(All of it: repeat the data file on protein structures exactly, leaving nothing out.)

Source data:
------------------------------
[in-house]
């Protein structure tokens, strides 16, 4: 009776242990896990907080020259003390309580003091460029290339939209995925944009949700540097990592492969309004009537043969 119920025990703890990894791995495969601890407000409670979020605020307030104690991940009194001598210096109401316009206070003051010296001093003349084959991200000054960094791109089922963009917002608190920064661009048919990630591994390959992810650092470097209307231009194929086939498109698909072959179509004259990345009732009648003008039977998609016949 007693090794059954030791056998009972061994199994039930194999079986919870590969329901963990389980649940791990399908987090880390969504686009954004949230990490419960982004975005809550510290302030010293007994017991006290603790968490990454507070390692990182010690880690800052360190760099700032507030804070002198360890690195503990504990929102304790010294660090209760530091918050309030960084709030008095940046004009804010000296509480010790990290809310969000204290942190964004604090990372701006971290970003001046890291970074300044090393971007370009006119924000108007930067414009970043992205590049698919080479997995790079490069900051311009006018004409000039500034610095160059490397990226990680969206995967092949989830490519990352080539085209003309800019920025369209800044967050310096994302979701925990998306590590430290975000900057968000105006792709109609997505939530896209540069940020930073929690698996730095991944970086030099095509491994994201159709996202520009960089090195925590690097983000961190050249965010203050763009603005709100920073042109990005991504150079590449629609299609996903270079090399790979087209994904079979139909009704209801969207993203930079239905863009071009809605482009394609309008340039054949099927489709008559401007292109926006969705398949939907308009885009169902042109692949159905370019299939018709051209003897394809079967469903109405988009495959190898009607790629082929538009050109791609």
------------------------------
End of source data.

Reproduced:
[in-house]
């Protein structure tokens, strides 16, 4: 009776242990896990907080020259003390309580003091460029290339939209995925944009949700540097990592492969309004009537043969 119920025990703890990894791995495969601890407000409670979020605020307030104690991940009194001598210096109401316009206070003051010296001093003349084959991200000054960094791109089922963009917002608190920064661009048919990630591994390959992810650092470097209307231009194929086939498109698909072959179509004259990345009732009648003008039977998609016949 007693090794059954030791056998009972061994199994039930194999079986919870590969329901963990389980649940791990399908987090880390969504686009954004949230990490419960982004975005809550510290302030010293007994017991006290603790968490990454507070390692990182010690880690800052360190760099700032507030804070002198360890690195503990504990929102304790010294660090209760530091918050309030960084709030008095940046004009804010000296509480010790990290809310969000204290942190964004604090990372701006971290970003001046890291970074300044090393971007370009006119924000108007930067414009970043992205590049698919080479997995790079490069900051311009006018004409000039500034610095160059490397990226990680969206995967092949989830490519990352080539085209003309800019920025369209800044967050310096994302979701925990998306590590430290975000900057968000105006792709109609997505939530896209540069940020930073929690698996730095991944970086030099095509491994994201159709996202520009960089090195925590690097983000961190050249965010203050763009603005709100920073042109990005991504150079590449629609299609996903270079090399790979087209994904079979139909009704209801969207993203930079239905863009071009809605482009394609309008340039054949099927489709008559401007292109926006969705398949939907308009885009169902042109692949159905370019299939018709051209003897394809079967469903109405988009495959190898009607790629082929538009050109791609």